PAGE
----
By Bobby Frederick, Director of Legislative Affairs and Public Policy
The funding dispute between President Donald Trump, determined to fulfill a campaign promise to build a wall along America’s southern border, and congressional Democrats who adamantly oppose it will result in the current federal government shutdown that began Dec. 22 becoming the longest one on record as of Jan. 12.
Trump continues to evaluate whether to resolve the impasse by declaring a national emergency and redirecting money already approved by Congress for disaster assistance to build the border wall.
The previous record for the longest federal government shutdown occurred in 1995-96 and also involved a divided government – Democratic President Bill Clinton and a Democratic Senate versus a Republican-controlled House led by then-Speaker Newt Gingrich, R-Ga. Once that shutdown ended, Clinton and Gingrich went on to work together to enact several significant laws, including welfare reform and a telecommunications overhaul, as well as a Water Resources Development Act.
However, the Clinton shutdown occurred within a year of a midterm election while the current shutdown began shortly after a midterm election. In addition, with a handful of Democrats already announcing their bids to become the next commander-in-chief, elected officials on both sides of the aisle constantly will be balancing the fine line between enacting policy and engaging in presidential election politics for the next 22 months.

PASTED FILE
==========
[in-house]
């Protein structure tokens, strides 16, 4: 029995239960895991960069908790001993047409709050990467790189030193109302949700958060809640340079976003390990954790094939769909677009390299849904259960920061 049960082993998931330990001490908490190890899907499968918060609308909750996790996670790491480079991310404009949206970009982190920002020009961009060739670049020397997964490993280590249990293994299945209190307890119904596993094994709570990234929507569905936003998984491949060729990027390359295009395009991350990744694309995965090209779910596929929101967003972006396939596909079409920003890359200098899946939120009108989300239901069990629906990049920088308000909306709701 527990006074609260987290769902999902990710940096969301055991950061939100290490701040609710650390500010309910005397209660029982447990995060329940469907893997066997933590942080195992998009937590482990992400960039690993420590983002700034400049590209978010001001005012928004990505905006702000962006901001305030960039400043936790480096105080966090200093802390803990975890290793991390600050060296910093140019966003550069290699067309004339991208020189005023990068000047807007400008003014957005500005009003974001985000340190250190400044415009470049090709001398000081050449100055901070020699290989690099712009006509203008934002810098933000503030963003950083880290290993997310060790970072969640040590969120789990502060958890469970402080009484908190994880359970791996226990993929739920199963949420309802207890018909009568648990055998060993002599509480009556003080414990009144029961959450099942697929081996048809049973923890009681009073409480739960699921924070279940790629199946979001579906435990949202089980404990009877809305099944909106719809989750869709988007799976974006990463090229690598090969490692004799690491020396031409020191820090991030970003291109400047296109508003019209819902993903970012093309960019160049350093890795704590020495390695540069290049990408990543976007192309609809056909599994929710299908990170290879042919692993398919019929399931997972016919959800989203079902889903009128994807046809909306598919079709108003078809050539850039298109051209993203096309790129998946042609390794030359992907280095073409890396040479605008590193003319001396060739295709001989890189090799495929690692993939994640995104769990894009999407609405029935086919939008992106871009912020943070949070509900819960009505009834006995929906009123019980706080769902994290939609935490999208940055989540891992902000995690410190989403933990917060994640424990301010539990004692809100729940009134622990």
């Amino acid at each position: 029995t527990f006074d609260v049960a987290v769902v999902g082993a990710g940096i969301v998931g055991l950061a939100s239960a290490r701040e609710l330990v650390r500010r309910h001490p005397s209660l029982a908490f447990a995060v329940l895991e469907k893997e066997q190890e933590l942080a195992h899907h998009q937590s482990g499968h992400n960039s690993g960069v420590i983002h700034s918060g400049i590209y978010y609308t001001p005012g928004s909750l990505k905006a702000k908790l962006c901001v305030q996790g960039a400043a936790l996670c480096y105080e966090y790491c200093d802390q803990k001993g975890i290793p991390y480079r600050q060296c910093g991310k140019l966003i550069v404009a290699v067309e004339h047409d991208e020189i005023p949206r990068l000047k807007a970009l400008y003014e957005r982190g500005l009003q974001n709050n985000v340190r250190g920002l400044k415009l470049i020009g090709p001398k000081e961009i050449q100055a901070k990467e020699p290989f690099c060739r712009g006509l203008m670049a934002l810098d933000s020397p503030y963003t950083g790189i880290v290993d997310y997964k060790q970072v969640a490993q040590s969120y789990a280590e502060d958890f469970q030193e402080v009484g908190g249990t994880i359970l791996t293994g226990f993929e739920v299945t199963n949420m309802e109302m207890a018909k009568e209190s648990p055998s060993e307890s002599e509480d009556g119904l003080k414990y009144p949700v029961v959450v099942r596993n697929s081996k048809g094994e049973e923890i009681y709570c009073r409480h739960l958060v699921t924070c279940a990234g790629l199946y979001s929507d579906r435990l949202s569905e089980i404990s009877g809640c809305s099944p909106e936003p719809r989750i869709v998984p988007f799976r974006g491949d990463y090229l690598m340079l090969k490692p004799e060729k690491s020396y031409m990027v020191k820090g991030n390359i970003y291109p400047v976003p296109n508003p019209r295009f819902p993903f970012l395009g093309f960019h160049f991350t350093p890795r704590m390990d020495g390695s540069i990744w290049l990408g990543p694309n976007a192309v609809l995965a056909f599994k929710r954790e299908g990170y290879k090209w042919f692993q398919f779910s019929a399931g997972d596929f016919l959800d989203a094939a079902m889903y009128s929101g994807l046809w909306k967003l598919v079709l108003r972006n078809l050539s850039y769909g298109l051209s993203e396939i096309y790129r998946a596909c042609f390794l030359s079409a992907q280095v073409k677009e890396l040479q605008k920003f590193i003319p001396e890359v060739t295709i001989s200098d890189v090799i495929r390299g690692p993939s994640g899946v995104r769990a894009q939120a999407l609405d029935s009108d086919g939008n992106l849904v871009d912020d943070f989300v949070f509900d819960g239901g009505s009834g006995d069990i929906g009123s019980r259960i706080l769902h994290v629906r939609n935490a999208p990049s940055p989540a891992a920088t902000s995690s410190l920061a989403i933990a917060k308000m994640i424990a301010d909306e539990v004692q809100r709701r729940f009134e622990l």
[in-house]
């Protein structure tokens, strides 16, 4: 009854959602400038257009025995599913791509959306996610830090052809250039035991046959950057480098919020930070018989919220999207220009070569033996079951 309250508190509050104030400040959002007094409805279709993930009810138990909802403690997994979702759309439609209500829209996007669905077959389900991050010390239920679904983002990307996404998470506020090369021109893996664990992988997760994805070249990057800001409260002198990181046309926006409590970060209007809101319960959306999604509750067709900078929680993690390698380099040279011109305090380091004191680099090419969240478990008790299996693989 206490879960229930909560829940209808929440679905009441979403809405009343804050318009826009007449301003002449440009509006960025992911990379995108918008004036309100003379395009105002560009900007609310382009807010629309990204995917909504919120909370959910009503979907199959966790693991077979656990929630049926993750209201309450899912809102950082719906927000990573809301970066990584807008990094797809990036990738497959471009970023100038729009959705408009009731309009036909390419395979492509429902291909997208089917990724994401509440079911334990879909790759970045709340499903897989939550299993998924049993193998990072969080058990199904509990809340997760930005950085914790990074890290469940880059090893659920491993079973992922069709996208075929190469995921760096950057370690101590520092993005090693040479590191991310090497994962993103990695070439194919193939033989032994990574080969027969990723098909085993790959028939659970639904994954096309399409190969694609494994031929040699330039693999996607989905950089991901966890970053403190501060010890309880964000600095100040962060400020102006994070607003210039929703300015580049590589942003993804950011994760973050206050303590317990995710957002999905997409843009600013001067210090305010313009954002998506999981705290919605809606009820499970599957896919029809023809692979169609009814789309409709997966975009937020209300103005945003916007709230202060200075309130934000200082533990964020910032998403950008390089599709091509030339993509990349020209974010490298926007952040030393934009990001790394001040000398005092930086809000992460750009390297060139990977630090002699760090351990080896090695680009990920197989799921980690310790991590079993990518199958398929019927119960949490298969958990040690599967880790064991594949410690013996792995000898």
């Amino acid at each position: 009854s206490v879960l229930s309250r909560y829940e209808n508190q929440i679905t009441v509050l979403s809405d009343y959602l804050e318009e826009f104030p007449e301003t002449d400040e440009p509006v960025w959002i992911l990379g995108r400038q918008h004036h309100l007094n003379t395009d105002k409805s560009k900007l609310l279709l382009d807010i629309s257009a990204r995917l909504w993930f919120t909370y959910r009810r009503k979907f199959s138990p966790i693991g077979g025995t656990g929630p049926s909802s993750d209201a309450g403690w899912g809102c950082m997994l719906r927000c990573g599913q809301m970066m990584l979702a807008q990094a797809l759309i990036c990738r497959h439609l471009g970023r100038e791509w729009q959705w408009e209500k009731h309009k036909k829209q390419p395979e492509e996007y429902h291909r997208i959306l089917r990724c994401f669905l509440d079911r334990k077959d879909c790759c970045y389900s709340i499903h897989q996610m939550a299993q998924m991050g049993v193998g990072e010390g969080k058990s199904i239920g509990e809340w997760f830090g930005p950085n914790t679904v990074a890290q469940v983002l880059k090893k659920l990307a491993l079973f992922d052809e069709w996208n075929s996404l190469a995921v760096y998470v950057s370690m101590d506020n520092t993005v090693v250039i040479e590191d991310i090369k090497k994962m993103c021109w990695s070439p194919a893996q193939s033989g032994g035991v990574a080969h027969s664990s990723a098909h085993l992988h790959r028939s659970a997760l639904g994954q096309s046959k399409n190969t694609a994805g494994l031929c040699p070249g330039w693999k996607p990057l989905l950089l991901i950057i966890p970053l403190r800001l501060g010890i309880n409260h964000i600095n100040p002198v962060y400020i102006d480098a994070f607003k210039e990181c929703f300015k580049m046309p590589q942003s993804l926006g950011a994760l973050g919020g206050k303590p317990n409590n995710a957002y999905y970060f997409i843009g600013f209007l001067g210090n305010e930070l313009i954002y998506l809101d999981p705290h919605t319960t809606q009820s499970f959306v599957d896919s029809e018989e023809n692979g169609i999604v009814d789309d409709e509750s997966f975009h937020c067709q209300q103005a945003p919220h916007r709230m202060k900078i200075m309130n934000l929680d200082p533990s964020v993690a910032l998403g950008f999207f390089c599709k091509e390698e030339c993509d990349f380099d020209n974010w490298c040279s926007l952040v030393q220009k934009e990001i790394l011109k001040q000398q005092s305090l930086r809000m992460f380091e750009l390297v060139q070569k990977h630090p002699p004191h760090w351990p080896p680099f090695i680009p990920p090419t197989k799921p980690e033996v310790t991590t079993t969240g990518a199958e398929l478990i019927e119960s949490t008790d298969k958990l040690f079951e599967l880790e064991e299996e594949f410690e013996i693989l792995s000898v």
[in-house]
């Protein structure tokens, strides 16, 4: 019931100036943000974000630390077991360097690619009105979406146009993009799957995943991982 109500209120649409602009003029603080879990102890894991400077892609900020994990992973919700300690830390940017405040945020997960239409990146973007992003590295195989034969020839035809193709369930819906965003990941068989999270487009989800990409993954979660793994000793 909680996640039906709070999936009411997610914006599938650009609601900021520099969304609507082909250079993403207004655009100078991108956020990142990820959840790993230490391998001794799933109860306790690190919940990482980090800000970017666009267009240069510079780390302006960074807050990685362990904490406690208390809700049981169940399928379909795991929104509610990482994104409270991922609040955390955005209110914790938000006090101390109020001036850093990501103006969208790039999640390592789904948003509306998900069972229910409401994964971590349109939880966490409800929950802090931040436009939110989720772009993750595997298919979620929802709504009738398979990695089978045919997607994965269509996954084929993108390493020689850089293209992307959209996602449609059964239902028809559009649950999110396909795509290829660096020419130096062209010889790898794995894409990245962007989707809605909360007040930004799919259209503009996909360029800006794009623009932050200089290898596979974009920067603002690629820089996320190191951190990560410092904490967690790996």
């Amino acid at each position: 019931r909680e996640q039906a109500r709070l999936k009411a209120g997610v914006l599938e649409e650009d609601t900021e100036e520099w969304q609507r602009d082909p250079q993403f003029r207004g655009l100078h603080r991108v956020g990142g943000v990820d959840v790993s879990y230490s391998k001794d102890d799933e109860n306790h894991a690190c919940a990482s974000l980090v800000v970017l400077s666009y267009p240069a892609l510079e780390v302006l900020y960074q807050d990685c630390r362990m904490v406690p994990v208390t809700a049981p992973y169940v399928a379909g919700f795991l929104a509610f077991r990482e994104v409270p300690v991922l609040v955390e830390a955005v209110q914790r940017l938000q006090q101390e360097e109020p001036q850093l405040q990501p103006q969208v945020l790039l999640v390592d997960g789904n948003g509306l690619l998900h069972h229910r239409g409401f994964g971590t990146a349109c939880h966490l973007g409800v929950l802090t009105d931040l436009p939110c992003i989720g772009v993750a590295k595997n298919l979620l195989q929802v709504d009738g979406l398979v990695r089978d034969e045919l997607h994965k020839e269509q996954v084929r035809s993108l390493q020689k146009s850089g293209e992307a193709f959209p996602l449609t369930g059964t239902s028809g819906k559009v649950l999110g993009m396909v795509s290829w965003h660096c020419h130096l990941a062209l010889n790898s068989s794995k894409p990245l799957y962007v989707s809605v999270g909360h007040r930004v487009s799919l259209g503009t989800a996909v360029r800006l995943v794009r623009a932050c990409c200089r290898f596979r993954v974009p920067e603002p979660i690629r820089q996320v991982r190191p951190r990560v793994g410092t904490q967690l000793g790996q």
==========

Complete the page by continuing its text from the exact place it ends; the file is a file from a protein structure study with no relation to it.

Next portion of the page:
Committee Slot Spoils: “To the victor go the spoils,” and House Democrats are enjoying the perks of the majority, including promotions to powerful committees for some Agriculture Committee members.
Inside the Beltway, the House Appropriations, Energy and Commerce, Financial Services, and Ways and Means Committees are viewed as particularly powerful since they have jurisdiction over some of the most influential policies. With the 2018 farm law now enacted, several Democrats who previously served on the House Agriculture Committee have earned lofty new appointments. Among them are Rep. Cheri Bustos, D-Ill., and Ann Kirkpatrick, D-Ariz., both of whom were appointed to the House Appropriations Committee. Meanwhile, Reps. Blunt Rochester, D-Del., and Tom O’Halleran, D-Ariz., earned slots on the Energy and Commerce Committee.
Roberts Retiring: Senate Agriculture Committee Chairman Pat Roberts, R-Kan., announced Jan. 4 that he will retire at the end of his current term in 2020. Roberts served in the House from 1981 until he joined the Senate in 1997. Until he retires, Roberts will continue to chair the Senate Agriculture Committee, which contains two new members for the 116th Congress: Sens. Mike Braun, R-Ind., and Dick Durbin, D-Ill.